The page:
In Singapore, you can now get “chicken bites” (a nugget, really), which have nothing to do with chickens. The city-state has become the first to approve a “cultured meat” product — flesh-equivalents produced in bio-reactors that do not require the slaughter of an animal. The move is being seen as a landmark moment for the livestock industry: For some time now, several companies have been developing cultured meat to mitigate the impact of animal rearing on climate change as well as provide vegetarians with a “cruelty free” option. These are laudable goals, no doubt. But vegetarian meat is also the disturbing, almost dystopic, fruition of a phenomenon that began with such innovations as the soya chaap.
For people socialised in food cultures where animal protein is not the centre of the meal — in the Subcontinent, for example, a cereal, pulses, vegetables usually accompany a meat dish — the overwhelming need that vegetarians have to eat meat substitutes may not make sense. In fact, a dietary pattern which does not rely on mass-produced animal protein also puts far less stress on the environment. That Indians consumed only 3.16 kg of meat per capita per annum in 2017, (in Singapore, the figure is over 71 kg, in the US, 98.6 kg) is as much to do with eating habits that encourage diversity as socio-economic factors.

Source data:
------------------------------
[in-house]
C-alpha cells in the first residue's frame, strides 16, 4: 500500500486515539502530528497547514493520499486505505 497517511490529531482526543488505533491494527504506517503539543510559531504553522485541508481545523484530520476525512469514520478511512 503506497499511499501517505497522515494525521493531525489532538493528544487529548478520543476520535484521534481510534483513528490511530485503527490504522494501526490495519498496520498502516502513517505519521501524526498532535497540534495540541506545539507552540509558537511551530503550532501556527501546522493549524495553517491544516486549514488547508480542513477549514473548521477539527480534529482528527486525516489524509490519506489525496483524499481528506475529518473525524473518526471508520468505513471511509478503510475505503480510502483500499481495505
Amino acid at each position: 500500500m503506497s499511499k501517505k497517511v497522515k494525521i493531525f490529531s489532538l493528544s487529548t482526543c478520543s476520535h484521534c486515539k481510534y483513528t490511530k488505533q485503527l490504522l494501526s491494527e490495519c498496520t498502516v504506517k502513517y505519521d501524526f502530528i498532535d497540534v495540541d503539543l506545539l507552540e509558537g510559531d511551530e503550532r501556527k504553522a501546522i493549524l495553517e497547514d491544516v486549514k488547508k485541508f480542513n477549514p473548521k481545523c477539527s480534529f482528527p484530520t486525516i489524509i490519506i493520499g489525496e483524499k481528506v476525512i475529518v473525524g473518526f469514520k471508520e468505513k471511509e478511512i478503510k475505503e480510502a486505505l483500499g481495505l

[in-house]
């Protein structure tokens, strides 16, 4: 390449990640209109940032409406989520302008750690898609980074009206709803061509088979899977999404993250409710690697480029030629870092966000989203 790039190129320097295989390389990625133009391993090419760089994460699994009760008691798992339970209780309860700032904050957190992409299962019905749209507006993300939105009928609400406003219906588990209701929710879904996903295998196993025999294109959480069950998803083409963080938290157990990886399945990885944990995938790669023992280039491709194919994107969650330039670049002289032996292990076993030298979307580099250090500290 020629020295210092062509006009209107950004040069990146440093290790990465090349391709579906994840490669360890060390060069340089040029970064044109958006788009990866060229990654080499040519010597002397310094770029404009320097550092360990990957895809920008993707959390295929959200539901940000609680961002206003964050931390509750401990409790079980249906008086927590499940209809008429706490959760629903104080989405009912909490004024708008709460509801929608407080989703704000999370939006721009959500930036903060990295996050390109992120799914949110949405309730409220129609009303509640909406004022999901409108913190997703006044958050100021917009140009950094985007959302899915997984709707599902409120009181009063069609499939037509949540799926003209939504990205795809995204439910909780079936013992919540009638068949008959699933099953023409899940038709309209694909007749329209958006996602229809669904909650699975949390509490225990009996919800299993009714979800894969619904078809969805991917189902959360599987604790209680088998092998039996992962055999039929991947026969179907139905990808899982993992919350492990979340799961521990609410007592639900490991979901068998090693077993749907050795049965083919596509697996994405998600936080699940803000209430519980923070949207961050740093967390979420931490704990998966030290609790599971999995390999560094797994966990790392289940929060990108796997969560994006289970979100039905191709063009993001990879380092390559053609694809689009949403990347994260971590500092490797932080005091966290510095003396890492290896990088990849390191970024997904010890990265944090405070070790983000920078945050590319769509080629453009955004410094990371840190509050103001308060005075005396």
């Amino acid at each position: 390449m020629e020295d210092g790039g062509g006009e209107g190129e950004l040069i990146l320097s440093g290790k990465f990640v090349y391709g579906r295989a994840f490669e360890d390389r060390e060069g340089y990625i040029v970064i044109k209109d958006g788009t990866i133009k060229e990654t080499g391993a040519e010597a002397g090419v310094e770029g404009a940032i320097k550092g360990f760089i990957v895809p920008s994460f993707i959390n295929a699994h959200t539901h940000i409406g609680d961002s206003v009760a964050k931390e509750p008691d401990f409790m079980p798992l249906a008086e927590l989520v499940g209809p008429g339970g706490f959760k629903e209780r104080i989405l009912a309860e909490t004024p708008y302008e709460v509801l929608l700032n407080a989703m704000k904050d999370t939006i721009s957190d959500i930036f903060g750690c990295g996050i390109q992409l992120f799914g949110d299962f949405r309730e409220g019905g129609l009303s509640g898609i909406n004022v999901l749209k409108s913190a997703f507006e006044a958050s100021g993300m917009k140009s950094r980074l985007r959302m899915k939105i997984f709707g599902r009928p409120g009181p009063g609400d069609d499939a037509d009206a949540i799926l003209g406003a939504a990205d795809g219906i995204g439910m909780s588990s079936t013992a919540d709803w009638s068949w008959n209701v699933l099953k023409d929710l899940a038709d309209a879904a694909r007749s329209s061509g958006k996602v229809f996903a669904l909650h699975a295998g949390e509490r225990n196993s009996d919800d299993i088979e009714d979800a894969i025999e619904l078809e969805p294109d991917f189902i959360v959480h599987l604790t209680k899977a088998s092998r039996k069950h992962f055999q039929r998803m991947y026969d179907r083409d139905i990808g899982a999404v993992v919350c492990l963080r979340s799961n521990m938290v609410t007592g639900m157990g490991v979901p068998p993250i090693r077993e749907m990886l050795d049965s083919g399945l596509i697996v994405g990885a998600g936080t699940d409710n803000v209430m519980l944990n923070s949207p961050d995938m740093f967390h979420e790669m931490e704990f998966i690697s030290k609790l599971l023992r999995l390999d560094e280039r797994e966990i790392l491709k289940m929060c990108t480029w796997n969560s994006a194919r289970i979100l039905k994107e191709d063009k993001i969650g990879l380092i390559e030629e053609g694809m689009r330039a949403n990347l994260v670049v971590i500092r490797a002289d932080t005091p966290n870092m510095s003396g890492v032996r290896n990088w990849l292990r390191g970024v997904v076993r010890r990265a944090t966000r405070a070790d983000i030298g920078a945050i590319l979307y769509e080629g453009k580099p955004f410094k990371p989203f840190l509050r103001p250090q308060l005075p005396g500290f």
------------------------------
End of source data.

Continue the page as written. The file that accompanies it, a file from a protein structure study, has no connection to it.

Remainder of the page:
What is irksome about lab-grown meat, and meat-substitutes in general, really, is that they claim nobility for what is essentially a fear of missing out. They allow people to make the choice of being vegetarian, without feeling like they have to actually give up meat. And finally, is all the research and money put into an over-processed chicken nugget worth it? Just stick to the soya chaap.